In fact, Canada’s expert Mr. [Chris] Thomas [Q.C.], agreed on cross-examination that bona fide regulation with a public purpose may constitute expropriation under FIPPA, and that the form of a measure and the intent of a state are not determinative. Further, he agreed that the question of when regulation crosses the line and constitutes a measures “tantamount to expropriation” is a contentious issue, and that there is no bright line which sets out when compensation will be required, as each case will be very fact dependent.

Similarly, another of Canada’s expert witnesses for the case, Vernon MacKay, a negotiator on the FIPA, confirmed on cross-examination by Underhill that an ad hoc tribunal need not be limited by Canada’s language restricting “minimum standards of treatment” guaranteed to Chinese investors in the treaty. These tribunals “may very well interpret the minimum standard of treatment and fair and equitable treatment in the same ‘expansive’ manner as NAFTA panels before the Note of Interpretation was adopted,” writes the Hupacasath counsel.

Underhill also attacks the Crown’s claim that there “has been no case in which a claim has been made, much less a decision issued, where it was alleged that measures relating to aboriginal rights and title constituted an indirect expropriation.” In fact, explains Underhill:

the [NAFTA] case relied on by Canada’s own expert, Glamis Gold [vs. United States], involved a claim for indirect expropriation as well as for breach of the minimum standard of treatment, respecting regulation to protect Native sacred sites in California. The tribunal found that in that case there was no expropriation, because there was not a sufficient impact on the investment. The tribunal did not determine that there could be no expropriation because the legislation was aimed at protecting aboriginal concerns. If the mining had not just become more expensive, but had instead been made impossible because the permit had been revoked, it may very well have constituted expropriation.


As a bit of a side-show, the Government of Canada lawyers go out of their way to attack Osgoode Hall law professor Gus Van Harten in their defense of the FIPA, suggesting that as a critic of the investor-state dispute process in NAFTA and other trade agreements, his testimony for the Hupacasath is not as impartial as that of their own witness, Mr. Thomas, who “had never publicly expressed his views about the CCFIPA before being retained by Canada to examine the agreement and provide his assistance to the court.”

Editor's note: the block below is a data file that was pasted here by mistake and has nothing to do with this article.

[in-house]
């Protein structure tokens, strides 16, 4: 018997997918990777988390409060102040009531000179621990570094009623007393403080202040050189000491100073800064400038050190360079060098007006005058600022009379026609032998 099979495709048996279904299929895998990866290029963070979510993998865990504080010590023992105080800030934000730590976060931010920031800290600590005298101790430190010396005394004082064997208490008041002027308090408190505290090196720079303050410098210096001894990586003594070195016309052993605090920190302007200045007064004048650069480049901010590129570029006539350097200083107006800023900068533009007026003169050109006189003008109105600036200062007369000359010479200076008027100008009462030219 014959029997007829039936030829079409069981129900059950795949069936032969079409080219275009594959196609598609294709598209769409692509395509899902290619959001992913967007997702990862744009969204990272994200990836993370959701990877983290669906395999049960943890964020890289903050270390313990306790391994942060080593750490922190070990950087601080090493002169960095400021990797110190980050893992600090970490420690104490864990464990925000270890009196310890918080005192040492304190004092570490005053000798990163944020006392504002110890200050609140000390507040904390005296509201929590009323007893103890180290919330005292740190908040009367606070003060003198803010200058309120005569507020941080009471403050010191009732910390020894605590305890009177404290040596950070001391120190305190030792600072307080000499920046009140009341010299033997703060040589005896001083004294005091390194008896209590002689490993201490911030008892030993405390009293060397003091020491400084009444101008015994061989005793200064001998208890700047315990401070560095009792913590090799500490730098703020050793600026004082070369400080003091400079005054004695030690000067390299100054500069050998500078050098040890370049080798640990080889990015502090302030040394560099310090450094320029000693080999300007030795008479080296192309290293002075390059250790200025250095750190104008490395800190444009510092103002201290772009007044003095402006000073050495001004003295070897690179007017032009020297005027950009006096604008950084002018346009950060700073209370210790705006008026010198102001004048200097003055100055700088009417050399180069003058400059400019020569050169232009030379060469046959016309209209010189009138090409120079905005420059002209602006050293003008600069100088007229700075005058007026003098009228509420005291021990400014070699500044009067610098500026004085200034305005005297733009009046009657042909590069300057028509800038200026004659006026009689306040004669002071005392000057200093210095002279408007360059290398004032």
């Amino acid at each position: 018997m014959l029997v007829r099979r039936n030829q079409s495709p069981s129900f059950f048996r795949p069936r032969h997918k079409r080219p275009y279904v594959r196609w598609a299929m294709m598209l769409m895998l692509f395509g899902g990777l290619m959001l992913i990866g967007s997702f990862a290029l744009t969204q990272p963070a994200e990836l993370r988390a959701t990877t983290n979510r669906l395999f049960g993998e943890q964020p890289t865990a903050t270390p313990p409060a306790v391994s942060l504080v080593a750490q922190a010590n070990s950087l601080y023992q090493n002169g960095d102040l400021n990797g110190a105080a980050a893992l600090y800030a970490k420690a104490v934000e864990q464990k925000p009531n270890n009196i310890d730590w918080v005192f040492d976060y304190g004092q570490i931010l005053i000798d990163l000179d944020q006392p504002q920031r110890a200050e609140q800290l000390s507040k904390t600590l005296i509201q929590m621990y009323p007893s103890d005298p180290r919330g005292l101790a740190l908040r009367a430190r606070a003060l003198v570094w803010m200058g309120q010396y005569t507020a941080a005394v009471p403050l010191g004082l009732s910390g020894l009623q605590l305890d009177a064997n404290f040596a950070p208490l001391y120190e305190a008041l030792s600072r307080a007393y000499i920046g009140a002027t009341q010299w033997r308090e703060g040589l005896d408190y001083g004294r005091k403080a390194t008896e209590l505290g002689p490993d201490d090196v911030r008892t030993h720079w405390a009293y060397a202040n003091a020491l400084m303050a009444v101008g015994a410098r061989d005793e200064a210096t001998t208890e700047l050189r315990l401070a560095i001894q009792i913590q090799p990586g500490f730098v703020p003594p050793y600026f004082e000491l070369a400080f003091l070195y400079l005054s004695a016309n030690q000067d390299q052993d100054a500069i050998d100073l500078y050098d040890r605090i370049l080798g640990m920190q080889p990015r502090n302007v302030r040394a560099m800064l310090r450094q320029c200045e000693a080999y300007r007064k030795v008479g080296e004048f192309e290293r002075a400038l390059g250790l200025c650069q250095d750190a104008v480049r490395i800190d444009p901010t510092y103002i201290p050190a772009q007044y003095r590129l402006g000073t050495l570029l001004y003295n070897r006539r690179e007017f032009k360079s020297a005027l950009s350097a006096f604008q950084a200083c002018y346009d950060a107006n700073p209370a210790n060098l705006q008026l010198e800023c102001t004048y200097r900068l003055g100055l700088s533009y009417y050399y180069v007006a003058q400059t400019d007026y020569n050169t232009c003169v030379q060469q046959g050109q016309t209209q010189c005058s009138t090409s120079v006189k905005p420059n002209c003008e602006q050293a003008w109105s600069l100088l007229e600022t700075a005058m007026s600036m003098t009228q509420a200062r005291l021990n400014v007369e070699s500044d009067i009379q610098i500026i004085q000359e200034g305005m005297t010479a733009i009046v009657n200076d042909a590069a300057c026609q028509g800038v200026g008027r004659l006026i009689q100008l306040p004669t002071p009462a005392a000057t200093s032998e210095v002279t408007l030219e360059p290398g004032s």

Underhill replies that Van Harten’s academic work “should properly have no bearing on the weight to be given to his opinion in this case, particularly when his decision to maintain academic objectivity by refusing paid work in the arbitration field is contrasted with the background and work of Canada’s expert.” According to the government expert’s CV:

Mr Thomas has appeared as counsel in fourteen investor-State disputes, four judicial review applications involving attempts to set aside awards, and has acted as an arbitrator or is currently acting as an arbitrator in nineteen investment claims. He has also acted as an arbitrator, including as presiding arbitrator, in various other arbitral fora, ranging from LCIA commercial arbitration to dispute settlement proceedings under Canada’s Agreement on Internal Trade (AIT).

In other words, one of these experts is standing back, watching NAFTA and other bilateral investment treaties do their thing, the other is right in there making a living off investor-state claims. A recent report by Corporate Europe Observatory and Transnational Institute goes into the conflicts of interest that investment arbitration can create.

WCEL lawyers explain the “FIPA is not only a threat to First Nations’ rights, but also a threat to all Canadians concerned about a healthy environment.” They write that, “Hupacasath First Nation has demonstrated immense courage by undertaking this legal battle against the Federal Government. This action stands as the last major impediment to approving the Canada-China FIPPA and should command the attention and support of all.”

Underhill says he expects the judge to announce his decision by September.